chat
GDLive Newsfeed
We check in with people at each stage of the cash transfer process to see how things are going. Take a look at some of their stories as they appear here in real-time. Learn more about how recipients opt in to share their stories.
Stages:
 
Enrollment
attach_money
 
Transfers
check
Completed
to follow someone and stay updated on their journey with GiveDirectly.

Want to hear more updates from recipients? Click below to follow 10!

Follow 10

Newsfeed > Caren's Profile
Caren's family
Caren
landscapeCountry:
kenya
workOccupation:
House construction
faceAge:
32
workCampaign
Kenya Standard Remote
Upcoming Stage
Preparing Payments
attach_money
 
Follow to be updated on Caren's next check-in.
 
Enrolled
access_time 4 days ago
 
What does receiving this money mean to you?
Since most parents cannot afford to build houses for their grown up children, sending them away to sleep in the neighborhood in the village is quite rampant. My ambition is to break this culture and build my son his own house upon receiving money from GiveDirectly, using $200 from my first transfer. When he finds his own privacy, it will boost his esteem and also avoid bad influence from other village boys, thus improve his education. GiveDirectly has fulfilled my very long time wish.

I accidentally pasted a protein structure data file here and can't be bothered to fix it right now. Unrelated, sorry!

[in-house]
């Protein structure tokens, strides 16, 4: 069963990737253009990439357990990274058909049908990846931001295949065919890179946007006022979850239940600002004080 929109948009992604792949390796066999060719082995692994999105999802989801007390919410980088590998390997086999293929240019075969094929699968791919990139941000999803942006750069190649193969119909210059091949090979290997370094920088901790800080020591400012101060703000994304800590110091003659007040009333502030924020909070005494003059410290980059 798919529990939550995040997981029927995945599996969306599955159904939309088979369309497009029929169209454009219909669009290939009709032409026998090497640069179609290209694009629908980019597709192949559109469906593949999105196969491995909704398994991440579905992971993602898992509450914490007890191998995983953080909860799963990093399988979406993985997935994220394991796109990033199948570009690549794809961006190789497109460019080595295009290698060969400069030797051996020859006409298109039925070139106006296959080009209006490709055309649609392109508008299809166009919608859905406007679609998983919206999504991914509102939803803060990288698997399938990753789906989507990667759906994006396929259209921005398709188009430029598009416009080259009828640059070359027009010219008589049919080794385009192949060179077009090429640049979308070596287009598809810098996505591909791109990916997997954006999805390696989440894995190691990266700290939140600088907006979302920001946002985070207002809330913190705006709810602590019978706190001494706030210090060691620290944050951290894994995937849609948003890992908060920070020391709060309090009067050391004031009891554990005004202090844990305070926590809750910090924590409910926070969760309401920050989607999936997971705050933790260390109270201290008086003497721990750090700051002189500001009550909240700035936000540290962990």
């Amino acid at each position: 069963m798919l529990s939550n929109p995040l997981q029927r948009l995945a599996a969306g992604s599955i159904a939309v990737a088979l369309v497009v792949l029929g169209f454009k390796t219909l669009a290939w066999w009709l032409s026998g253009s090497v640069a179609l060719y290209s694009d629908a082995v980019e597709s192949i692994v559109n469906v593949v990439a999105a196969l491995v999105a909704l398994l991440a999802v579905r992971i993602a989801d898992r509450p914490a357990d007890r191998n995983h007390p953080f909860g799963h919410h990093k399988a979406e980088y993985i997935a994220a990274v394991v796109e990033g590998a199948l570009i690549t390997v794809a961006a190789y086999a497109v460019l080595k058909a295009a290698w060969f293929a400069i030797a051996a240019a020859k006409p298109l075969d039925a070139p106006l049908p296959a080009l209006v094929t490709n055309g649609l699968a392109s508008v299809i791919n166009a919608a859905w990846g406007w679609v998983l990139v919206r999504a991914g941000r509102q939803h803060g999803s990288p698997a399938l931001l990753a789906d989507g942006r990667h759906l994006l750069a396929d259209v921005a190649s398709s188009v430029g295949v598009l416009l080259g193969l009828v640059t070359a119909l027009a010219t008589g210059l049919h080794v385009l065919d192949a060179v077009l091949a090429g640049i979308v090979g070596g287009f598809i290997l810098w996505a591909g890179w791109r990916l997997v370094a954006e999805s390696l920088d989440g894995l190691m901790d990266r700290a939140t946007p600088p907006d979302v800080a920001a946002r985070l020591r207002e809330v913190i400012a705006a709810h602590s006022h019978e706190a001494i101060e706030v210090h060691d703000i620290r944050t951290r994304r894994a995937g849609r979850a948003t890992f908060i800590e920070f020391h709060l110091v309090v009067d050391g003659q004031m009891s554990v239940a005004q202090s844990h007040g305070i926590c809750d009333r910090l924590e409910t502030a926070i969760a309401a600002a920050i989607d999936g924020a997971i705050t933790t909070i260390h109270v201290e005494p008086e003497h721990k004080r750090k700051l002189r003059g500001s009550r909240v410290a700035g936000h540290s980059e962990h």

What is the happiest part of your day?
I am most happy in the evening especially when my 3 children are back from school. They would help me in doing house chores like cleaning utensils and fetching firewood and water. This relieves me a lot.
What is the biggest hardship you've faced in your life?
Quality food contributes to the welfare and education of the child. When there is little or no food in the family, children are demotivated when they leave for school hungry. I depend a lot on my 5 chicken and one cow to get money for food. With an egg going for as low as Kshs 10, the most I can get from them on a good day is 50 shillings. Adding to 30 shillings I get from my cow's milk, 80 shillings is not sufficient to buy enough food for my 3 children. I am often worried that my children will one day drop out of school with the push to look for their own sources of income, usually casual labour.